The next year he repeated the role in “Beethoven’s 2.” If he was often staged by the title character in these films, he accepted this.
“I don’t complain if the editor picks my worst attitude because it’s the dog’s best attitude,” he told The Kansas City Star when the sequel came out.
Charles Sidney Grodin was born in Pittsburgh on April 21, 1935. His father, Ted, was a sewing merchant, and his mother, Lena (singer) Grodin, was a housewife.
He grew up in Pittsburgh and tried the University of Pittsburgh thinking he might want to become a journalist. But he soon rejected this idea.
“I imagined that one day an editor might tell me to ask someone who has lost a loved one how they are feeling,” he wrote in a 2011 article for Backstage magazine. “I see that on the news all the time now. Not for me.”
He often said that the 1951 film, “A Place in the Sun,” starring Elizabeth Taylor and Montgomery Clift, made him shift his focus to acting.
“It was two things,” he told the Television Academy Foundation in an oral story. “One of them is that I have a crush on Elizabeth Taylor. Second, Montgomery Clift made the acting look like, ‘Gee, this looks pretty simple – just a guy talking. ‘“
After six months at the University of Miami, he worked at the Pittsburgh Playhouse for a year and a half and then found his way to New York. From 1956 to 1959 he studied with Uta Hagen, although he often questioned her methods, which annoyed her.
Mr. Grodin made guest appearances on “Shane”, “The Virginian” and other television series of the 1960s before landing his first major film role as obstetrician in the horror hit “Rosemary’s Baby”.
In 1976 he played an unlikely oil man with some reluctance in a remake of “King Kong”.
“I wanted to play the love interest with Jessica Lange,” he said. “I didn’t want to be the guy responsible for killing the most popular animal outside of Bambi. But they wanted me for the bad one. “
In response to popular requests, his character comes to a cruel end.
“The only thing they changed after the first screening was when Kong broke up and tried to step on me and kill and miss me,” he said. “The audience was so disappointed that it had to be re-edited.”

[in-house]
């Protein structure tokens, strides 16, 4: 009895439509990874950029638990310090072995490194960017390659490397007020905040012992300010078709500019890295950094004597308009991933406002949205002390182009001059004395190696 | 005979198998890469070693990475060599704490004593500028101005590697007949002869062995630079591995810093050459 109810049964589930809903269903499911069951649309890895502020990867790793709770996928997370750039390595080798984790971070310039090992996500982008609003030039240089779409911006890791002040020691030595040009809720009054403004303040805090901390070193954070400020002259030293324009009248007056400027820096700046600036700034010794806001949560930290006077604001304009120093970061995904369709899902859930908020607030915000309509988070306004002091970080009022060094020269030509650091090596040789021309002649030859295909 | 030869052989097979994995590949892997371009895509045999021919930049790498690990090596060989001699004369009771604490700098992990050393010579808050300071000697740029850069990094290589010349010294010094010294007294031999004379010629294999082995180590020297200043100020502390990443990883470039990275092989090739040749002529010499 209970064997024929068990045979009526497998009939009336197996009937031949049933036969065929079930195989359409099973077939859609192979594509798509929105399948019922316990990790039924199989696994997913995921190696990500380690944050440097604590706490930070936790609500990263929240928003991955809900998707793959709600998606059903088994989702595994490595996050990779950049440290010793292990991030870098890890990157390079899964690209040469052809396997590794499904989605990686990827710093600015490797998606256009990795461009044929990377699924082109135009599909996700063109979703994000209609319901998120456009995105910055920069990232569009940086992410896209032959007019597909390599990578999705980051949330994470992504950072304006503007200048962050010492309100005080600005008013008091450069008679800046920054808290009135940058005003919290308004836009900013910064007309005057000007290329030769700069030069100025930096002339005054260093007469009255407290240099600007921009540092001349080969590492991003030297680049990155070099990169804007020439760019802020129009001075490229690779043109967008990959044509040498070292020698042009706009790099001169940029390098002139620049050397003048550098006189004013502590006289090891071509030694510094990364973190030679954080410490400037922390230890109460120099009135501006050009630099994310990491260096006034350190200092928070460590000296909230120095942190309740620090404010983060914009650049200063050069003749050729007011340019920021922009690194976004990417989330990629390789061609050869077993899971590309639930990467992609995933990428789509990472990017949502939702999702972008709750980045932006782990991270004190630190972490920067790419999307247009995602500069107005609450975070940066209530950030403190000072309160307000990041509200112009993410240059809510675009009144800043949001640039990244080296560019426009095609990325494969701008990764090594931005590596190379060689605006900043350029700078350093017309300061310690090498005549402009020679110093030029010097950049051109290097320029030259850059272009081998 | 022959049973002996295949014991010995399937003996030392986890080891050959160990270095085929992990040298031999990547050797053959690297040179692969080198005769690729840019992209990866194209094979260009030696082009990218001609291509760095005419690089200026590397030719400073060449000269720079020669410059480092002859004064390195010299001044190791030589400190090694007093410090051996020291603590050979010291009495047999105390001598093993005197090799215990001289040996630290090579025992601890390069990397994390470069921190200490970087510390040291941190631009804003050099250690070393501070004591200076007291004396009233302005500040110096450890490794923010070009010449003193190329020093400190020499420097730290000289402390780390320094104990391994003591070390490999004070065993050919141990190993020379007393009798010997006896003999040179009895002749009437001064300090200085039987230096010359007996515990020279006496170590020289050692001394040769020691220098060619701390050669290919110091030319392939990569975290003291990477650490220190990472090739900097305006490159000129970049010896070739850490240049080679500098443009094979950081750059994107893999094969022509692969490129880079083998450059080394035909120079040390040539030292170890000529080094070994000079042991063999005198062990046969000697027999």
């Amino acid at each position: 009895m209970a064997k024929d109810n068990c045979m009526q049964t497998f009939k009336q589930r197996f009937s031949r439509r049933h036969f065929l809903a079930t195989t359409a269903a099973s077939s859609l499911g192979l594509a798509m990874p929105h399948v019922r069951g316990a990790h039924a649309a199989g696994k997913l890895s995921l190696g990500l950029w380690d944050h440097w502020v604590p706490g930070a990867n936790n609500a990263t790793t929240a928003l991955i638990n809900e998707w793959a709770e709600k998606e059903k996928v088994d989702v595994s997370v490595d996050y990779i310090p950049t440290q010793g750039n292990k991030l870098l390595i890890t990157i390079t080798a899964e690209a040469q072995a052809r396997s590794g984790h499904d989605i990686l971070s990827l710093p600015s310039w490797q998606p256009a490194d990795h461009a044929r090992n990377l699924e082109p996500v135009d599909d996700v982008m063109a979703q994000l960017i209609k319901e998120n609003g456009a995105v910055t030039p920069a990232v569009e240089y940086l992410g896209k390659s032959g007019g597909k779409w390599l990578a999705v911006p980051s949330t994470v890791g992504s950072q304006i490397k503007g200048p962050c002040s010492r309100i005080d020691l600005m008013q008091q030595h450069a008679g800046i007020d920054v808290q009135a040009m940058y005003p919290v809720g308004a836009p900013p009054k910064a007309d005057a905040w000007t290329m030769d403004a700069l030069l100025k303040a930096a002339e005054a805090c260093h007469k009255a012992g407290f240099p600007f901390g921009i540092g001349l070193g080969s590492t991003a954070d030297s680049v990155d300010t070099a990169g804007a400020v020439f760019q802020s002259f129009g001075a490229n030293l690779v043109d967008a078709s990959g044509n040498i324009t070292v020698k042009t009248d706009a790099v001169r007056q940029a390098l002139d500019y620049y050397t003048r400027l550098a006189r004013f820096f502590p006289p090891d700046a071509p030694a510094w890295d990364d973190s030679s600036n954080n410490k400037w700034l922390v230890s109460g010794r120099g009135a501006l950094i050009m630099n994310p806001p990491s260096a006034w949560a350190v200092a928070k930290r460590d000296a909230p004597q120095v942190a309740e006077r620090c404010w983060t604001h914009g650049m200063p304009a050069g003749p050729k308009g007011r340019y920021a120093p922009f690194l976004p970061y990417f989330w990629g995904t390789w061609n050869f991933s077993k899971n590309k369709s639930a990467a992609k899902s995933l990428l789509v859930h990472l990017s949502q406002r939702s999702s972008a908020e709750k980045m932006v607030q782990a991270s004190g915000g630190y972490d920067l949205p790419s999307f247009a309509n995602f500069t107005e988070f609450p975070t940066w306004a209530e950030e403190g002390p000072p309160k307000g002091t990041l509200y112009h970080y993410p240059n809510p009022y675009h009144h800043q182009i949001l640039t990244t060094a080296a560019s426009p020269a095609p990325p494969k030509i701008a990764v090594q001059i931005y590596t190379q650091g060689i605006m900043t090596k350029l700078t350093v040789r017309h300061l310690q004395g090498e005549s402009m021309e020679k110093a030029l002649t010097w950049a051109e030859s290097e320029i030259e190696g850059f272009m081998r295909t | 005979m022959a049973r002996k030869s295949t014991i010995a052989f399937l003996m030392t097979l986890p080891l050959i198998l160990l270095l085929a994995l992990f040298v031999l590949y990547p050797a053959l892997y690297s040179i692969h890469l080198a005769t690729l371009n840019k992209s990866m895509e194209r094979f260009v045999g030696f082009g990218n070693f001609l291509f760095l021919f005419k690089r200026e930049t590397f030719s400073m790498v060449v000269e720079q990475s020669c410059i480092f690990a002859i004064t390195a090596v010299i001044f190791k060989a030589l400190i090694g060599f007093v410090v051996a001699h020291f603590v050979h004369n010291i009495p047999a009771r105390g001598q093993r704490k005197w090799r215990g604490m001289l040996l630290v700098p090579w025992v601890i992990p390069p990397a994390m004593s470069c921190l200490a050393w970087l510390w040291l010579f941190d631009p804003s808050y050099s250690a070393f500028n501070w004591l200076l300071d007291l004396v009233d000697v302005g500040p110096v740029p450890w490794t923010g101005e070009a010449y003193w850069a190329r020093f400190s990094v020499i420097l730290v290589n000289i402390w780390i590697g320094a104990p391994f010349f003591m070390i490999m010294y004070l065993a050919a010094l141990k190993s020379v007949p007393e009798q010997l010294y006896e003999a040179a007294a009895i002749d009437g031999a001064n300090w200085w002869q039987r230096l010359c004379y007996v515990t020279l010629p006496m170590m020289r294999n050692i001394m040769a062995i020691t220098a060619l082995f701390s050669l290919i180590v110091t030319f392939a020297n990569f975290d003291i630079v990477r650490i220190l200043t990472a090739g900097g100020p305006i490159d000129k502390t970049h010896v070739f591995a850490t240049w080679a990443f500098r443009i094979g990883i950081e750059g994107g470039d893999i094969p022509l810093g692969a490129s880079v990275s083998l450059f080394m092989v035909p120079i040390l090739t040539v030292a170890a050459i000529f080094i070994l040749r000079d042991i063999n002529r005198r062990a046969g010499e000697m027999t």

Mr. Grodin showed a different side when he hosted “The Charles Grodin Show” on the CNBC cable channel in the mid-1990s.
“They got me in as a humorist,” he said in the oral tradition, “but I got involved in social problems pretty quickly and the show became just as if not dominant.” Some people like it better when you are funny and others prefer that you take cameras with you to jail and try to help people who shouldn’t be in jail. “
Nicholas Grodin said his father was especially proud of his work for the Innocence Project, the prison justice organization and related causes, as well as his work with groups helping the homeless.
After his talk show ended in 1998, Mr. Grodin largely retired from show business for a dozen years. Then he began to take on roles again, including a recurring in “Louie,” the series by comedian Louis CK.
Mr. Grodin wrote several memoirs full of anecdotes from his career, including “It would be so nice if you weren’t here: My Journey through Show Business” (1989) and “We are ready for you, Mr. Grodin: Behind the scenes on talk shows, Films and Elsewhere ”(1994).
His first marriage to Julie Ferguson ended in divorce. In 1983 he married Elissa Durwood, who survived him, along with his son, who was from his second marriage; a daughter from his first marriage, comedian Marion Grodin; and a granddaughter.
A 1985 anecdote told by Mr. Grodin on Mr. Letterman’s Show was typical of the breath of fresh, if unusual, air he brought to these performances. He told Mr. Letterman that he was pleased when the crowd that had lined up for the show burst into applause on their way to the studio through the lobby.
“I turned and smiled,” he said, “and they didn’t applaud me. A duck walked by in a tuxedo and they applauded the duck.
“But,” he added, “for the moment I thought they were applauding me, it was a nice, nice moment.”
He gave no explanation for the duck’s presence.